Science in Christian Perspective
Revolutionizing Our Worldview
McKenzie Study Center
From: JASA 35 December 1983): 235-237
This article is reprinted from The Reformed journal, November 1982, pp. 20-23.
The Western philosophical paradigm is in radical decay; but out of the rubble springs a new philosophy of civilization beyond Christian theism and beyond materialism. We now face a turning point that we cannot afford to avoid. So argues a powerful new book by Fritjof Capra entitled The Turning Point: Science, Society, and the Rising Culture (New York: Simon and Schuster, 1982).
Capra sets the stage for his theses by quoting from the ancient Chinese book of changes, The I Ching.
After a time of decay comes the turning point. The powerful light that has been banished returns.... The old is discarded and the new is introduced. Both measures accord with time; therefore no harm results.
In his earlier popular work The Tao, of Physics (1975), Capra attempted to synthesize modern physics with Eastern mysticism and in so doing hinted at the profundity and radicalness of this turning point. Now Professor Capra, a physicist at UC Berkeley, has outlined a comprehensive application of a worldview whose time he believes has come.
For Capra, Western civilization faces a "crisis of ideas"-the modern mind is muddled by a rationalistic and materialistic Weltanschuuang which is both woefully inadequate to meet modern problems and obviously incongruous with modern scientific discoveries. Descartes and Newton are the central philosophical villains, having helped to establish an atomistic, linear, and mechanical view of nature. Capra maintains that "reality can no longer be understood in terms of these concepts" (p. 16). The modern Western paradigm is collapsing. The strange discoveries of quantum physics, along with the intuitions of the mystics, reveal a different world: a universe intimately interconnected, interpenetrating, interdependent, and unified-more an organism than a mechanism. And for Capra it is precisely the perpetuation of this outmoded worldview that is behind the major economic, ecological, political, military, health, and spiritual crises of our age. This cognitive catastrophe threatens to trigger a cultural catastrophe unless this worldview is revolutionized.
Capra applies this thesis to a broad range of affairs, calling for conceptual reform and renewal across the board. But how did the now disintegrating worldview develop in the first place, and what is to replace it?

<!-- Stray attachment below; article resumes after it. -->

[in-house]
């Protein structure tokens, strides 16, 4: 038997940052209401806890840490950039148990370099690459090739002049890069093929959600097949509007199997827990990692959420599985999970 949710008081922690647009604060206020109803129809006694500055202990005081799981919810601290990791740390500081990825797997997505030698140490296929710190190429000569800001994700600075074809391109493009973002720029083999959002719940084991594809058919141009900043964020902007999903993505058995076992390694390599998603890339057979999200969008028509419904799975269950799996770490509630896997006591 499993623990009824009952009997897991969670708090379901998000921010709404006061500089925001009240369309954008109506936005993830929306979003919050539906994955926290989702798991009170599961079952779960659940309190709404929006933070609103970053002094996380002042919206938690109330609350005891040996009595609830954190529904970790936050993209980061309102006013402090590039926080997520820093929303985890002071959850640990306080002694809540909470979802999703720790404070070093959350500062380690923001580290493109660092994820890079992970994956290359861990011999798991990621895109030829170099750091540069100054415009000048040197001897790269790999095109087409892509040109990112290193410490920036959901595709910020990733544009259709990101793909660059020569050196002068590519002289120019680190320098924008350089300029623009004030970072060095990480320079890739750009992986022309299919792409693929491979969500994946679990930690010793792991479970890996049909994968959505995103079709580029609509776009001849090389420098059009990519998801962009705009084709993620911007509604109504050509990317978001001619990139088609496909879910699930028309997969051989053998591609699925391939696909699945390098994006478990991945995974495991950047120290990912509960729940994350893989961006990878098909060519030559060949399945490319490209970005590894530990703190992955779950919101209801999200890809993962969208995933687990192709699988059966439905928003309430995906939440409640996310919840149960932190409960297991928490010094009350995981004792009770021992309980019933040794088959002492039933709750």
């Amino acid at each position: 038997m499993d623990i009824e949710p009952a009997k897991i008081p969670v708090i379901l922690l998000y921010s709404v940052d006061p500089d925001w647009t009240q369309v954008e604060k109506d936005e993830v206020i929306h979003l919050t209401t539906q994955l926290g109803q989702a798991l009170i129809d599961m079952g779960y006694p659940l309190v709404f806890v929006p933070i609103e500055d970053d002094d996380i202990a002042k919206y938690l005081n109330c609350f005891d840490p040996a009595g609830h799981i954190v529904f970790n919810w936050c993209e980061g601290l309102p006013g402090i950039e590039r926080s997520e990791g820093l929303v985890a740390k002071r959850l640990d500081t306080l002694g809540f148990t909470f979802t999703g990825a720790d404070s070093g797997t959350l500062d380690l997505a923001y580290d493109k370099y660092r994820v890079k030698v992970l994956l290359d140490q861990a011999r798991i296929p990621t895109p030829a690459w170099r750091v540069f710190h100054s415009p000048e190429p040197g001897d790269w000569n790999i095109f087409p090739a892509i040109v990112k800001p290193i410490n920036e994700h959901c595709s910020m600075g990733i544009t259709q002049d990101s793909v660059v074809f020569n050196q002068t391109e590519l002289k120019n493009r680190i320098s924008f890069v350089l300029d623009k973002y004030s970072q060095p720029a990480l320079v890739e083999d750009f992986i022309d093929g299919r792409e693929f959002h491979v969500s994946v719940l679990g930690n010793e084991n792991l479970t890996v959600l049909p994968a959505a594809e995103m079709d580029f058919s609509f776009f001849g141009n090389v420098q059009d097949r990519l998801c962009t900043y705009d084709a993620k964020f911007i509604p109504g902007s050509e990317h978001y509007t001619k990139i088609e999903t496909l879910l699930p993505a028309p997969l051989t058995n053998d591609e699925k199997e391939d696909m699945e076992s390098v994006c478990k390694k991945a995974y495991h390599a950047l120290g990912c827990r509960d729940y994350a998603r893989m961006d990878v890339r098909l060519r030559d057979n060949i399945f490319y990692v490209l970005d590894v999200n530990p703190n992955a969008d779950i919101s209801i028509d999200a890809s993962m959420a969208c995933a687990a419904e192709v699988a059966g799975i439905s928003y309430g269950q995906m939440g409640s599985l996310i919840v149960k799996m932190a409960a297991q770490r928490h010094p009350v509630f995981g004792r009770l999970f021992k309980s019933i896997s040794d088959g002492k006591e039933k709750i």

The genius of Descartes, Newton, Bacon, and others unlocked the mysteries of creation through mathematics: physical laws could be discovered and applied. Forces such as gravity could be understood and natural law could be harnessed through technology. By the Enlightenment, many likened the world to a giant clock whose mechanical intricacies awaited the analysis and manipulation of the new breed of scientific and technological watchsmiths.
The Cartesian-Newtonian paradigm permeated all of subsequent culture. In the West, medicine broke up the human organism into isolated bits and pieces; psychology, through the influence of both Freud and the behaviorists, siphoned the spirit from the psyche and reduced man to the material and mechanical; modern economics, stemming from Adam Smith and others, saw the cosmic mechanism as self-replenishing and boundless in blessing. The ecological entailment was that humanity was ripped from its environmental continuity with nature, leaving nature to be exploited as a disconnected other. Furthermore, Capra indicts the Christian God as being an overbearing male ruler who impels an exploitive and sexist ethic. The awful upshot of all this is that we encounter a time of unprecedented upheaval and crisis.
Having made his case that "the old must be discarded," Capra sees to it that "the new is introduced."
The new physics jolts our conceptual complacencies and catapults us into a new age. Capra, himself a physicist, chronicles the unnerving discoveries made in high-energy physics early in this century by men such as Einstein, Bohr, Heisenberg, Schrodinger, and Planck. These men were bedeviled by enigmas at the very heart of matter.
Heisenberg discovered that an observer necessarily affects what is observed. Because of this, the exact location of subatomic particles at any given time is indeterminate. This led him to the "indeterminacy principle." Bohr formulated the notion of "complementarity" in response to his paradoxical findings that light was both a wave and a particle. Things weren't as mechanically simple as we thought. Einstein further complicated the cosmos with the theory of relativity.
The world could not be reduced to atomistic individuations isolated from the larger, unified context. Capra says: